October 12, 2021
Drilling Tower Kvaerner, Artwork by artist Vera Lutter
'Drilling Tower, Kvaerner, November 29, 2000' (2000) by Vera Lutter. Courtesy the artist and Gagosian Gallery

A German photographer who lives and works in New York, Vera Lutter uses pinhole photography, or camera obscura, to capture the architecture and light of the city. Through this traditional photographic technique, light enters a small hole in a sealed box, projecting an inverted image on the opposing wall. Using this method, Lutter creates large-scale exposures of industrial sites such as shipyards, airports and abandoned factories, illustrating how light can render the passing of time and motion into something tangible. She retains the negative image, in her words capturing the "essence" of the object. The artist has even transformed an entire room of her New York City apartment into a pinhole camera, adding the new dimension of her personal experience to her work. One of her most significant bodies of work is Vera Lutter: Museum in the Camera, a series of negatives she created during a two-year residency at LACMA, capturing the museum's architecture, galleries, and collection holdings.  For a fascinating insight into how the artist worked during her residency, watch this film by LACMA with rare behind-the scenes footage:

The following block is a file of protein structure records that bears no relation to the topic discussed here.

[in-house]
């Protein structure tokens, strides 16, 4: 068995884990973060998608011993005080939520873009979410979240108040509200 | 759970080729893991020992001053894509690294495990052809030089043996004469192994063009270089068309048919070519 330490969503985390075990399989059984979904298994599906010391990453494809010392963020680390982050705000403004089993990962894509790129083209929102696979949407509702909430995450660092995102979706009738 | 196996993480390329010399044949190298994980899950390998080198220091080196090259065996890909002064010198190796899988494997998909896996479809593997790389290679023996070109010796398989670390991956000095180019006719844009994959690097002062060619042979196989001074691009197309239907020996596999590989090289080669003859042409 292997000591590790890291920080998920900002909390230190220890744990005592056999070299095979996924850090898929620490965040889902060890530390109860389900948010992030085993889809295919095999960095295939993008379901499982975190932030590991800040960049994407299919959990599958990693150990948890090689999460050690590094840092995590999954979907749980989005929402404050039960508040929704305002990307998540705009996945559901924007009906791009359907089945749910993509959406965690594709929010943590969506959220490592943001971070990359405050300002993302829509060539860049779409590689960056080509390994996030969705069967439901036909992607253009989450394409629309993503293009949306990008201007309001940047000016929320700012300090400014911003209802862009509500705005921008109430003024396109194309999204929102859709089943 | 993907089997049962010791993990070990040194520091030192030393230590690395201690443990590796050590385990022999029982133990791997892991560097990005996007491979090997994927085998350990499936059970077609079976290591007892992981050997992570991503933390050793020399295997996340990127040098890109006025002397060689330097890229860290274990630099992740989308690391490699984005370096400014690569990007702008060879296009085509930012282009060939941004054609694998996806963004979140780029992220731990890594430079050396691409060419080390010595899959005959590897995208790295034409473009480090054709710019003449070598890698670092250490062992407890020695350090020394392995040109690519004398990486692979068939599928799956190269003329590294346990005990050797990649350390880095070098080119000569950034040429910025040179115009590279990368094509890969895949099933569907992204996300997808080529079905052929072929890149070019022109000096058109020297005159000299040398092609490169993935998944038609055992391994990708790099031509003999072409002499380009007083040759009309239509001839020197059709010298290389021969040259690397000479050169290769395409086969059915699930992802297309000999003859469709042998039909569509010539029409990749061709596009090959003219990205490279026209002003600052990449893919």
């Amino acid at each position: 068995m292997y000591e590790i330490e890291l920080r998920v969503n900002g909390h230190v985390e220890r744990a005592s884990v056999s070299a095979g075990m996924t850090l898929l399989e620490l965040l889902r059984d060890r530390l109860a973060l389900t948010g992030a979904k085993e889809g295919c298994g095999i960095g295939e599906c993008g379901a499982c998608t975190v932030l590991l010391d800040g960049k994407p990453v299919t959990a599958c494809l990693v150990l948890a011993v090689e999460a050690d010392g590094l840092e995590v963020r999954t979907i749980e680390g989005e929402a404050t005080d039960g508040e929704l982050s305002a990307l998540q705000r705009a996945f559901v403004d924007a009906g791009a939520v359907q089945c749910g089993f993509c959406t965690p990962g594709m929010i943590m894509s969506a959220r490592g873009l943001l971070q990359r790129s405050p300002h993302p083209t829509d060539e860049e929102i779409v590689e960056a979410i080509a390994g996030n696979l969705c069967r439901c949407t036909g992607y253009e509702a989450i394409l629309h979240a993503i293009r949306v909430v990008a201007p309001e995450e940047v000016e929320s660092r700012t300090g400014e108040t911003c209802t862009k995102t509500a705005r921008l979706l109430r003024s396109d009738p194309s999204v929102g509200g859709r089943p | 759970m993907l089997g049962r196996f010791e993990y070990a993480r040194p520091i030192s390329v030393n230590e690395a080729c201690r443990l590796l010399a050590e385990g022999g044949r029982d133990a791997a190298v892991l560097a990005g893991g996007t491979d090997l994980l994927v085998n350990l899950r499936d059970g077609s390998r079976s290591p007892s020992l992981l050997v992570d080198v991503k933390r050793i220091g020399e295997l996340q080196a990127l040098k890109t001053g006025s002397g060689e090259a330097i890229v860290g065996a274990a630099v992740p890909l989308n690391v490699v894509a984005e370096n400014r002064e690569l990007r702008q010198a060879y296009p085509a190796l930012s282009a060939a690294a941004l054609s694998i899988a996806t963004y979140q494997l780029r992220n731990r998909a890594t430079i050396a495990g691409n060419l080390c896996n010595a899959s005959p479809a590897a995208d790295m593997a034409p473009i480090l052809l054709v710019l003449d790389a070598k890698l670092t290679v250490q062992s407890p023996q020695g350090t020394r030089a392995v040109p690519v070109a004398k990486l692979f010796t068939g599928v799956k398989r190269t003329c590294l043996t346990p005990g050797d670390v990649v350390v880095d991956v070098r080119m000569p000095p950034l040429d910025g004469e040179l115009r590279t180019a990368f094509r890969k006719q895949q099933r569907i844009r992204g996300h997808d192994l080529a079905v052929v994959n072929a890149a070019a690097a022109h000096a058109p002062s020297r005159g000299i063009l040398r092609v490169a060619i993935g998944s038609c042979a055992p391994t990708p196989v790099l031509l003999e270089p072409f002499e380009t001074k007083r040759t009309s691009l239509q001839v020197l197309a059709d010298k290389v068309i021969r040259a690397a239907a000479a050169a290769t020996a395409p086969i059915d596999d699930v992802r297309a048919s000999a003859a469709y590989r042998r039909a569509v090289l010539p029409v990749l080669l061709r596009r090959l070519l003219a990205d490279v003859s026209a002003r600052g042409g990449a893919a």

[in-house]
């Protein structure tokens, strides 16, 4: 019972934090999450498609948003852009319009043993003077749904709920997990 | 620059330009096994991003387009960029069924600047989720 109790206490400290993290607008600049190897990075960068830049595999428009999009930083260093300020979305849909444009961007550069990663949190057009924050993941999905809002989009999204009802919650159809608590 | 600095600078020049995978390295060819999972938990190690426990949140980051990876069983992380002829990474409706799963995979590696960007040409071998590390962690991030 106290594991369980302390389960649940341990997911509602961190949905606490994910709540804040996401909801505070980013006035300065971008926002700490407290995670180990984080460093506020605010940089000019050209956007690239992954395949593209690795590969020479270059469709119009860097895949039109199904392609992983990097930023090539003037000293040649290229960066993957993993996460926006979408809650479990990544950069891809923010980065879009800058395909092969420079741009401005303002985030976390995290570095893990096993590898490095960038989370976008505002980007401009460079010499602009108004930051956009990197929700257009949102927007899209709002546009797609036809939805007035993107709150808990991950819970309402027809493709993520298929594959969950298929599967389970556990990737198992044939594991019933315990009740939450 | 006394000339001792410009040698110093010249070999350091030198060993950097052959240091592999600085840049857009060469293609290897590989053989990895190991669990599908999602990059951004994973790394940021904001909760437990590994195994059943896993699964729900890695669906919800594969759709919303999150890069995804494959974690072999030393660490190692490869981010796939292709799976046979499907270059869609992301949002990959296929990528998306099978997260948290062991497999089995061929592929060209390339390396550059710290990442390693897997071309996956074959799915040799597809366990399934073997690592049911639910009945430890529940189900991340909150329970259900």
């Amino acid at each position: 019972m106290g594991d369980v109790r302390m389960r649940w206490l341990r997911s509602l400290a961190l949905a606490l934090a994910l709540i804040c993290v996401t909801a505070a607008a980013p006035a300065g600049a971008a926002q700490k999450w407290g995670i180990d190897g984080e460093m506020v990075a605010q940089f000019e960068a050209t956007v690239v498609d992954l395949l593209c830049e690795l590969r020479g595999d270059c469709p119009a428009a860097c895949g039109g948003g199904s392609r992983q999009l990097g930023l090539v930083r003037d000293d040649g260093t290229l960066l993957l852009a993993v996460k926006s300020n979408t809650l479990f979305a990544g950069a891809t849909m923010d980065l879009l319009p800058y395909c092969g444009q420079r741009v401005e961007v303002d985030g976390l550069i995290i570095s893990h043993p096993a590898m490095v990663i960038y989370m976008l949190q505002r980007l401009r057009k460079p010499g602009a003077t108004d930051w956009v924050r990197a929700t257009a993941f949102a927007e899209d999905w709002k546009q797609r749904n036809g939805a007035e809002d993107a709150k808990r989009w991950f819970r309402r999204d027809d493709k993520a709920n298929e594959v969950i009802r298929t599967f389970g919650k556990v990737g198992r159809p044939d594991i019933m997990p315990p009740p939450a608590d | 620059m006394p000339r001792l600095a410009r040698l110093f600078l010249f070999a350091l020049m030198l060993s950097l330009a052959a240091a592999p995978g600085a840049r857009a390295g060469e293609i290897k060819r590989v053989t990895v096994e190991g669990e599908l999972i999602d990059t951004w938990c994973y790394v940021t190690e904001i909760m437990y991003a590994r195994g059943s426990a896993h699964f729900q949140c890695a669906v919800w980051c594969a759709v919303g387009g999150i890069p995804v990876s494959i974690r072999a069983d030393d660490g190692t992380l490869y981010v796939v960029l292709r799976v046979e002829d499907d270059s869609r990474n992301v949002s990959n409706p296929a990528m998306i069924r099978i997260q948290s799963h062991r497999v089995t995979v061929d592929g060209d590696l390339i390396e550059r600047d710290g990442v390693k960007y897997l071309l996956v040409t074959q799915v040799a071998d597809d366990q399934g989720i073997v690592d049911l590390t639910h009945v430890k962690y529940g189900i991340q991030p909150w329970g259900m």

Lutter's donation to Art For Your World, entitled Drilling Tower, Kvaerner: November 29, 2000 is in keeping with the campaign's goal of connecting art to the environment. The work is part of a series of photographs of industrial buildings going out of business, such as mining fields and oil rigs. The lack of human presence in these images contrasts with the original objective of such sites: to supply energy for our constant movements. Of this particular work, Lutter states: "I am thrilled to be donating my Drilling Tower, Kvaerner: November 29 2000, to the Art For Your World auction at Sotheby's this October. It feels like a very pertinent image when we are all trying to cut back on fossil fuel consumption. This drilling tower structure could be a symbolic monument of our times."


Portrait of Vera Lutter courtesy the artist. Image: Sotheby's


Drilling Tower, Kvaerner: November 29, 2000, 2000 will be on sale from the 8-15 October 2021 as part of the Sotheby’s Online Contemporary Art Day Auction along with works donated by Jadé Fadojutimi, Anish Kapoor, Vera Lutter, Jessica Rankin, Bob and Roberta Smith, Gavin Turk and Rose Wylie. 


To view the works and register to bid visit the Sotheby’s auction page here.


- Written for Art For Your World by Monica Koulakoglou